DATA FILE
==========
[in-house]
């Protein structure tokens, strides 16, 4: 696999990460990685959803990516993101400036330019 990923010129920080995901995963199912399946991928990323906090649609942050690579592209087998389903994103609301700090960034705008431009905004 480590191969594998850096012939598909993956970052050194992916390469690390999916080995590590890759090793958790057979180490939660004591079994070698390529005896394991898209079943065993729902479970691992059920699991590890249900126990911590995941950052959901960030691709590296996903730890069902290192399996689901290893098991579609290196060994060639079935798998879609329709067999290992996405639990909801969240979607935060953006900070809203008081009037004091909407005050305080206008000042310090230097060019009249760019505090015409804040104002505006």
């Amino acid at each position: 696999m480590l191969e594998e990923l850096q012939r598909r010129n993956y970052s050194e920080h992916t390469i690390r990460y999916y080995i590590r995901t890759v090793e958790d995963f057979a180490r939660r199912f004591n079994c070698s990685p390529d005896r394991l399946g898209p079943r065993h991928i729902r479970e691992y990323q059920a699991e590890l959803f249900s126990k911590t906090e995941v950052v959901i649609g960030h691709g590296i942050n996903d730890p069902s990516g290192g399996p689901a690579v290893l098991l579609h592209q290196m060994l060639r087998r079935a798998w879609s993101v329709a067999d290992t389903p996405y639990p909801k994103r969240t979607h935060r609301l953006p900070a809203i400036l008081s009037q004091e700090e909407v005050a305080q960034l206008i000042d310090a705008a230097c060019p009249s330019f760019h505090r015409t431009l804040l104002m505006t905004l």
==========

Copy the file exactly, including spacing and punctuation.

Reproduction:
[in-house]
């Protein structure tokens, strides 16, 4: 696999990460990685959803990516993101400036330019 990923010129920080995901995963199912399946991928990323906090649609942050690579592209087998389903994103609301700090960034705008431009905004 480590191969594998850096012939598909993956970052050194992916390469690390999916080995590590890759090793958790057979180490939660004591079994070698390529005896394991898209079943065993729902479970691992059920699991590890249900126990911590995941950052959901960030691709590296996903730890069902290192399996689901290893098991579609290196060994060639079935798998879609329709067999290992996405639990909801969240979607935060953006900070809203008081009037004091909407005050305080206008000042310090230097060019009249760019505090015409804040104002505006």
């Amino acid at each position: 696999m480590l191969e594998e990923l850096q012939r598909r010129n993956y970052s050194e920080h992916t390469i690390r990460y999916y080995i590590r995901t890759v090793e958790d995963f057979a180490r939660r199912f004591n079994c070698s990685p390529d005896r394991l399946g898209p079943r065993h991928i729902r479970e691992y990323q059920a699991e590890l959803f249900s126990k911590t906090e995941v950052v959901i649609g960030h691709g590296i942050n996903d730890p069902s990516g290192g399996p689901a690579v290893l098991l579609h592209q290196m060994l060639r087998r079935a798998w879609s993101v329709a067999d290992t389903p996405y639990p909801k994103r969240t979607h935060r609301l953006p900070a809203i400036l008081s009037q004091e700090e909407v005050a305080q960034l206008i000042d310090a705008a230097c060019p009249s330019f760019h505090r015409t431009l804040l104002m505006t905004l």